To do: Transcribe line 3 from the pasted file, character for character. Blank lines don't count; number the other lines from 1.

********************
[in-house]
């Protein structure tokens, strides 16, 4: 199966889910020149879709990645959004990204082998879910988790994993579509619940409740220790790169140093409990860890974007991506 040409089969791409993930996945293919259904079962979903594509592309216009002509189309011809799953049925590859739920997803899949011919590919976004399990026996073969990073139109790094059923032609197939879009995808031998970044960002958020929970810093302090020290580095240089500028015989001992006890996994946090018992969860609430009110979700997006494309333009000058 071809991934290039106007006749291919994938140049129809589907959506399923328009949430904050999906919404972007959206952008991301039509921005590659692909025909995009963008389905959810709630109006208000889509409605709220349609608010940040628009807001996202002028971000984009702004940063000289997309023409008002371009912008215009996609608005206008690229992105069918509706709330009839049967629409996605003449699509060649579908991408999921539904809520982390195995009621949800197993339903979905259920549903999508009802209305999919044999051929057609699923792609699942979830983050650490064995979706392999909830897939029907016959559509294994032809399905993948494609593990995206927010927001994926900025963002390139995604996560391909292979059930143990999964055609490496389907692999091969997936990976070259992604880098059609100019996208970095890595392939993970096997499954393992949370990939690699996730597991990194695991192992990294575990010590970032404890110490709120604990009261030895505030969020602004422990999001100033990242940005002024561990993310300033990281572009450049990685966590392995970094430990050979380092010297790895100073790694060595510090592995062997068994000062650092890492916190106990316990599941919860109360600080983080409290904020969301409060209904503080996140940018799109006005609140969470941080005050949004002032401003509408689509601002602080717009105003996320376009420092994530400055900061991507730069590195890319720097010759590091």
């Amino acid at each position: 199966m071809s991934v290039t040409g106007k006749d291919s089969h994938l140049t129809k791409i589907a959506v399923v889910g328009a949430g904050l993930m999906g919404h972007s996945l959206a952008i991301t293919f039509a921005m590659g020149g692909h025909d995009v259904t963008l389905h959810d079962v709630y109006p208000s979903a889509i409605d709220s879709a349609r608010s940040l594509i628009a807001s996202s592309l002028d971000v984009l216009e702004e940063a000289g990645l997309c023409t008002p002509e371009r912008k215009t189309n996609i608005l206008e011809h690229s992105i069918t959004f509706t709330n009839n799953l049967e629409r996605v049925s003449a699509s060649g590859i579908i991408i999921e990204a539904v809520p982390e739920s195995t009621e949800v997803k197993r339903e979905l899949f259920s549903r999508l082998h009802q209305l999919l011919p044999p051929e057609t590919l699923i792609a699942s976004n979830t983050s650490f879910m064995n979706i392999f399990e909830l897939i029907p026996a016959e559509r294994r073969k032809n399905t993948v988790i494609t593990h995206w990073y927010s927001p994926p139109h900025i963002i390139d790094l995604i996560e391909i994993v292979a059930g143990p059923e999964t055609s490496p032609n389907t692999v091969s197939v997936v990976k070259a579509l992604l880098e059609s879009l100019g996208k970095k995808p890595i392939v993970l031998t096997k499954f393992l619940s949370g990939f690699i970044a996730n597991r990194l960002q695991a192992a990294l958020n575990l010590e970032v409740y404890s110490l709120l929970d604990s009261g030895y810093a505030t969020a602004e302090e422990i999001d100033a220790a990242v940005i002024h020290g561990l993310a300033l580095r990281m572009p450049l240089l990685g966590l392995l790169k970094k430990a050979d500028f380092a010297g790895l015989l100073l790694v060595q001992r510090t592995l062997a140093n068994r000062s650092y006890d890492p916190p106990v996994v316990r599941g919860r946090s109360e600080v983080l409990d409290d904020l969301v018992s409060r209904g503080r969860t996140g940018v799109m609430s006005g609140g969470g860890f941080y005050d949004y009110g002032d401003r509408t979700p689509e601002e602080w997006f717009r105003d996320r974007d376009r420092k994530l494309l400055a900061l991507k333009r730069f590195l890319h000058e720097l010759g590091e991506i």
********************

């Amino acid at each position: 199966m071809s991934v290039t040409g106007k006749d291919s089969h994938l140049t129809k791409i589907a959506v399923v889910g328009a949430g904050l993930m999906g919404h972007s996945l959206a952008i991301t293919f039509a921005m590659g020149g692909h025909d995009v259904t963008l389905h959810d079962v709630y109006p208000s979903a889509i409605d709220s879709a349609r608010s940040l594509i628009a807001s996202s592309l002028d971000v984009l216009e702004e940063a000289g990645l997309c023409t008002p002509e371009r912008k215009t189309n996609i608005l206008e011809h690229s992105i069918t959004f509706t709330n009839n799953l049967e629409r996605v049925s003449a699509s060649g590859i579908i991408i999921e990204a539904v809520p982390e739920s195995t009621e949800v997803k197993r339903e979905l899949f259920s549903r999508l082998h009802q209305l999919l011919p044999p051929e057609t590919l699923i792609a699942s976004n979830t983050s650490f879910m064995n979706i392999f399990e909830l897939i029907p026996a016959e559509r294994r073969k032809n399905t993948v988790i494609t593990h995206w990073y927010s927001p994926p139109h900025i963002i390139d790094l995604i996560e391909i994993v292979a059930g143990p059923e999964t055609s490496p032609n389907t692999v091969s197939v997936v990976k070259a579509l992604l880098e059609s879009l100019g996208k970095k995808p890595i392939v993970l031998t096997k499954f393992l619940s949370g990939f690699i970044a996730n597991r990194l960002q695991a192992a990294l958020n575990l010590e970032v409740y404890s110490l709120l929970d604990s009261g030895y810093a505030t969020a602004e302090e422990i999001d100033a220790a990242v940005i002024h020290g561990l993310a300033l580095r990281m572009p450049l240089l990685g966590l392995l790169k970094k430990a050979d500028f380092a010297g790895l015989l100073l790694v060595q001992r510090t592995l062997a140093n068994r000062s650092y006890d890492p916190p106990v996994v316990r599941g919860r946090s109360e600080v983080l409990d409290d904020l969301v018992s409060r209904g503080r969860t996140g940018v799109m609430s006005g609140g969470g860890f941080y005050d949004y009110g002032d401003r509408t979700p689509e601002e602080w997006f717009r105003d996320r974007d376009r420092k994530l494309l400055a900061l991507k333009r730069f590195l890319h000058e720097l010759g590091e991506i």